Open Office

Facebook's Utopia, Our Nightmare: Open Offices Are Destroying Productivity

The open office was an exciting innovation in 1900, and people didn't like it then, either.
Facebook's Utopia, Our Nightmare: Open Offices Are Destroying Productivity
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For as long as there have been businesses in operation, leaders have been looking for ways to boost productivity in the workplace. In 1856, the British government conducted a report on office space layouts. The report said, “For the intellectual work, separate rooms are necessary so that a person who works with his head may not be interrupted; but for the more mechanical work, the working in concert of a number of clerks in the same room under proper superintendence, is the proper mode of meeting it.”

Fast-forward to 1906 and the opening of the Larkin Administration Building. Dubbed the first modern office, the building was designed by Frank Lloyd Wright and highlighted an open office plan. The open-office concept continued throughout the 20th century, but it really took off in the 2000s, thanks to tech giants like Google, Apple and Facebook embracing the open layout.

When Facebook unveiled its new campus in 2012, Mark Zuckerberg claimed it would be "the largest open floor plan in the world." The campus, which is actually a single room stretching 10 acres, was designed by architect Frank Gehry.

Some Facebook employees, such as product designer Tanner Christensen, believe the new campus encourages productivity, collaboration and creativity. That's because the open design focuses on mobility, empowers individual boundaries and encourages chance encounters.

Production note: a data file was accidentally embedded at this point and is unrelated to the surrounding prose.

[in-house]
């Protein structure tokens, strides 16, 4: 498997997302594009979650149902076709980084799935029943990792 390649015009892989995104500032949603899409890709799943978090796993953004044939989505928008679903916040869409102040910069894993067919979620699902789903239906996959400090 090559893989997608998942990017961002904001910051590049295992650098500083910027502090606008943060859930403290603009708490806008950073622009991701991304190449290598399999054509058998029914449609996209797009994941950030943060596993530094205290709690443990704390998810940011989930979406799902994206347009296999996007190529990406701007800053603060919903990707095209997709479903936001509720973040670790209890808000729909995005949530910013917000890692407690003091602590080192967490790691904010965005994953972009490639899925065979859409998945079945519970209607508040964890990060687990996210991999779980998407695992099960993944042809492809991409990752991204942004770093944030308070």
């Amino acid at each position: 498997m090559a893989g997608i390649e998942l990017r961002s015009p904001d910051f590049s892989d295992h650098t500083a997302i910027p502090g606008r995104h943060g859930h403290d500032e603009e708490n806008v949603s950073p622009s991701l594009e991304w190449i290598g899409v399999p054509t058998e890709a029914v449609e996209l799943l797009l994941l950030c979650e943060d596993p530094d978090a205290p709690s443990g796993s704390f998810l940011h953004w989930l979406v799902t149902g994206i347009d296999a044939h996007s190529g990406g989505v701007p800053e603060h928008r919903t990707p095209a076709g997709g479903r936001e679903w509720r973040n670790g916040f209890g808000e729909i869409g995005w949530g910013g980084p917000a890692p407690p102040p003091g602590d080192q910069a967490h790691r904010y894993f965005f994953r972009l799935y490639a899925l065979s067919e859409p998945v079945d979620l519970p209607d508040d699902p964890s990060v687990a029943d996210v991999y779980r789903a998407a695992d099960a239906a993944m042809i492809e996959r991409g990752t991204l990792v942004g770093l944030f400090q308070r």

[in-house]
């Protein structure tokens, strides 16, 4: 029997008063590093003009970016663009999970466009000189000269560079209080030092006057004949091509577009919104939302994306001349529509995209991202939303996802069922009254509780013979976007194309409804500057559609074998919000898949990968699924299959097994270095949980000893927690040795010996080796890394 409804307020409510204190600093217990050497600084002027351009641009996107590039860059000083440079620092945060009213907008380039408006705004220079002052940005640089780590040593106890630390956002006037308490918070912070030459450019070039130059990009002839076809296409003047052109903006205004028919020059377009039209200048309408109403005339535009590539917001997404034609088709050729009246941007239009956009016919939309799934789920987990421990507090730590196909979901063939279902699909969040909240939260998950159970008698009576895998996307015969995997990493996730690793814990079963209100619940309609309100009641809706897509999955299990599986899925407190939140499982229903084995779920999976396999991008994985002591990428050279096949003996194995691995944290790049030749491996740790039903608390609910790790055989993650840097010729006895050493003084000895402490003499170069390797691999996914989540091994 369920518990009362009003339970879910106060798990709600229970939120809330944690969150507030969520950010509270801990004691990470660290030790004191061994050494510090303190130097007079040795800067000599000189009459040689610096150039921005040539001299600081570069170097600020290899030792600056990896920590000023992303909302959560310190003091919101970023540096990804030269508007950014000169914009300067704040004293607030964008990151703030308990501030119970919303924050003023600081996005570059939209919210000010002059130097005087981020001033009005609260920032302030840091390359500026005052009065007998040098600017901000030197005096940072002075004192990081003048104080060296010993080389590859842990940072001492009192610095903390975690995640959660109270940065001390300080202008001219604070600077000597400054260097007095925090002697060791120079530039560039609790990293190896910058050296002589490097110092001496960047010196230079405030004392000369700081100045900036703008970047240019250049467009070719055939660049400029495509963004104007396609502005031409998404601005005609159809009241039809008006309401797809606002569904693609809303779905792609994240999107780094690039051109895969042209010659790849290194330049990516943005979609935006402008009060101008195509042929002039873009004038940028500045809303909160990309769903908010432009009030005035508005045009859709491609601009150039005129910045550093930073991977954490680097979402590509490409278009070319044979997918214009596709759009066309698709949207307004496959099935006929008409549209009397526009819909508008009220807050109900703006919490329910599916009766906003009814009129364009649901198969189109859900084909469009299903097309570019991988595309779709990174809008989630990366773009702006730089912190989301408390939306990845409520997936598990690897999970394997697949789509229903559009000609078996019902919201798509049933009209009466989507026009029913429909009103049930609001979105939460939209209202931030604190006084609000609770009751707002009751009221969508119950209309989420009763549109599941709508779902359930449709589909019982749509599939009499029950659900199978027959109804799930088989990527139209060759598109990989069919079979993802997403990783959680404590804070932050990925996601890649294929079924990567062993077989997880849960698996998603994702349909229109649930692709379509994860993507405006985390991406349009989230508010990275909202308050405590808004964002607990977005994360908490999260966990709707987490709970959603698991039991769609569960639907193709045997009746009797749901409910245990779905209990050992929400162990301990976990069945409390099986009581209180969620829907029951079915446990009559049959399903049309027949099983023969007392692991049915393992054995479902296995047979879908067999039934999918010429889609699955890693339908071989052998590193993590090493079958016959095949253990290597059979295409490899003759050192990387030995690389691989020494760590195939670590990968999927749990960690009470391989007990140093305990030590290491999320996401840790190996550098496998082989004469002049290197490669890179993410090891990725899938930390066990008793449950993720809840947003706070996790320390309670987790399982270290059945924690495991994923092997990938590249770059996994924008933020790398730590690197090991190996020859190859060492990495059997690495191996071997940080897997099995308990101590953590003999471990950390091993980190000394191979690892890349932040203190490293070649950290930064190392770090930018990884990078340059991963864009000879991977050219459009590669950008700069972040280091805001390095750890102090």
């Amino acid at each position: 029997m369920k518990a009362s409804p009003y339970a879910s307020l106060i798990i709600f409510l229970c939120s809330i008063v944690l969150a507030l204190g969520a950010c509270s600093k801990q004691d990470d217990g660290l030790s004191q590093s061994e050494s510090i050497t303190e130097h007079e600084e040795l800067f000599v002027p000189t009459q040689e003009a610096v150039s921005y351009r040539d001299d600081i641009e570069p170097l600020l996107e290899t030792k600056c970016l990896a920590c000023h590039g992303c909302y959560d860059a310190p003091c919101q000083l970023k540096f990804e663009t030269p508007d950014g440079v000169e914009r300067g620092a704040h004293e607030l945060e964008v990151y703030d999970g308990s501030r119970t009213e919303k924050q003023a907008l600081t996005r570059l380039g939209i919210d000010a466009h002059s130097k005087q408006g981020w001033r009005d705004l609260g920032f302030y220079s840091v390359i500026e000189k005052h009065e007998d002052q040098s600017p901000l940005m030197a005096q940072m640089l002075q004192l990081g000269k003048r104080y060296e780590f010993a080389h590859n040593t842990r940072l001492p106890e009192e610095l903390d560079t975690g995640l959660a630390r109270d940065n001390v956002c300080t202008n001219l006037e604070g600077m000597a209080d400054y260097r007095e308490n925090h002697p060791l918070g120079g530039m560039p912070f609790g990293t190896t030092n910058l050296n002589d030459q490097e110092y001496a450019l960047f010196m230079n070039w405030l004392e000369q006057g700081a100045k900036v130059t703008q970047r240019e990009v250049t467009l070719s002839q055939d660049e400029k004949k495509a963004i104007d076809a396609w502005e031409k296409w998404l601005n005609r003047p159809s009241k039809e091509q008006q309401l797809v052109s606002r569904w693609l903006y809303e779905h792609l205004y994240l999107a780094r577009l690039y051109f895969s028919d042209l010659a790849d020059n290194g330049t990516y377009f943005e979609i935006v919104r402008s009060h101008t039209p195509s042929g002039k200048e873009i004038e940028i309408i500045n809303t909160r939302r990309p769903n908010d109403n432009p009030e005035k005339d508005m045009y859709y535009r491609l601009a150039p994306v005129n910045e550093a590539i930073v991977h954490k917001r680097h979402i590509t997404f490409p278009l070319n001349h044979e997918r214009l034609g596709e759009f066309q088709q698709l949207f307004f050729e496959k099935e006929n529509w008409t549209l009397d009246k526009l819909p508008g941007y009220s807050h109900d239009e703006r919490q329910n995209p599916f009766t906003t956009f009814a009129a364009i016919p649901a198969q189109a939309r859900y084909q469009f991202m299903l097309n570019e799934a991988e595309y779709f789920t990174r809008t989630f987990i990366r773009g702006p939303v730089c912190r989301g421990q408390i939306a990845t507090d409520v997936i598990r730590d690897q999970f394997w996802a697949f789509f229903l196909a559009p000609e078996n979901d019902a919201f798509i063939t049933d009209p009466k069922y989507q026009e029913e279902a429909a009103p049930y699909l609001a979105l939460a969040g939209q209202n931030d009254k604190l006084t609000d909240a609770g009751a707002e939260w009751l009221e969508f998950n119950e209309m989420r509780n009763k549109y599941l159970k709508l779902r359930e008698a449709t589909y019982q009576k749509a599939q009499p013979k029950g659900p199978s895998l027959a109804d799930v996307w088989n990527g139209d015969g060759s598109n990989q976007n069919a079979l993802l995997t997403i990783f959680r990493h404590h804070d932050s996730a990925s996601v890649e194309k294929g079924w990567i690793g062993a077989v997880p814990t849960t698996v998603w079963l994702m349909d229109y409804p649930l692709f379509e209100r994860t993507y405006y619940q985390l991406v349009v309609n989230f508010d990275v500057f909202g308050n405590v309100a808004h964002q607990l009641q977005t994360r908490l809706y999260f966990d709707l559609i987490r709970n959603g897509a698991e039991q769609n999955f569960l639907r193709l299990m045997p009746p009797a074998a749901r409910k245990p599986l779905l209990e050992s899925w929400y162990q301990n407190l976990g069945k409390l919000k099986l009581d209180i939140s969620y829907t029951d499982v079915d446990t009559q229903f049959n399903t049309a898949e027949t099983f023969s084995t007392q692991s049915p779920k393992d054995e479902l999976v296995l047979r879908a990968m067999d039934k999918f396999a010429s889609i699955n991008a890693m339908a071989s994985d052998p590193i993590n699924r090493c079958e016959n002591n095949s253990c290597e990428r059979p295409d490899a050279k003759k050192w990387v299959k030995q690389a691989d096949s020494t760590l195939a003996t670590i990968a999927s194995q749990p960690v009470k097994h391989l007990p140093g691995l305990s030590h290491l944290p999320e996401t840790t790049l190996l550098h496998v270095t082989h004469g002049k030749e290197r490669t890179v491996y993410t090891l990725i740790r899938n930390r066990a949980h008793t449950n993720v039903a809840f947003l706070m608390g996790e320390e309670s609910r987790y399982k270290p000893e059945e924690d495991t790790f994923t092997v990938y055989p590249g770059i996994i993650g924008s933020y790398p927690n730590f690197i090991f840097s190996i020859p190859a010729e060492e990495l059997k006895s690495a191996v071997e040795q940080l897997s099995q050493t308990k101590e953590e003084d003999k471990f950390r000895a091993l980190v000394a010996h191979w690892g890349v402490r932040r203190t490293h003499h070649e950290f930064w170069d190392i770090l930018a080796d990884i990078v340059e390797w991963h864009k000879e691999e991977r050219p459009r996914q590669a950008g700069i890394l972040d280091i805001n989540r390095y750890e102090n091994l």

That may be true in some cases, but most employees don’t share the same excitement. In 2015, The Washington Post published an article that boldly stated that the open-office trend “is destroying the workplace” at places like Google because it’s too “oppressive.” In 2017, The Wall Street Journal reported that Apple wasn’t happy with the open-office design: “Coders and programmers are concerned that their work surroundings will be too noisy and distracting.”

While neither shares Facebook's version of an open workspace, both articles highlight the fact that companies are prioritizing design over function. What’s more, two-thirds of the 42,764 respondents to a University of Sydney study on workplace satisfaction found “open-plan layouts showed considerably higher dissatisfaction rates than enclosed office layouts.” In fact, researchers stated, “Between 20 percent and 40 percent of open plan office occupants expressed high levels of dissatisfaction for visual privacy and over 20 percent of all office occupants, regardless of office layout, registered dissatisfaction with the thermal conditions.”

Besides employees being dissatisfied with open office plans, they’re detrimental to productivity. That spells bad news for Facebook going forward.

Related: Why Facebook Is Offering Employees $10,000 to Live Near HQ

Harder to focus, with more distractions.

This should be obvious.

Everyone has that one teammate who's so loud (and perhaps so obnoxious) that he distracts the entire office. Instead of being able to close a door to enjoy uninterrupted work, colleagues are pulled to engage in conversations. Research has even found that hearing one side of a phone conversation is more distracting than listening to both sides of an in-person conversation.

Professors Anne-Laure Fayard and John Weeks note in their article “Who Moved My Cube” that “some studies show that employees in open-plan spaces, knowing that they may be overheard or interrupted, have shorter and more-superficial discussions than they otherwise would.”

Even more, as pointed out in The New Yorker, “Psychologist Nick Perham, who studies the effect of sound on how we think, has found that office commotion impairs workers’ ability to recall information, and even to do basic arithmetic." Overall, employees claim they’re losing 86 minutes a day to distractions.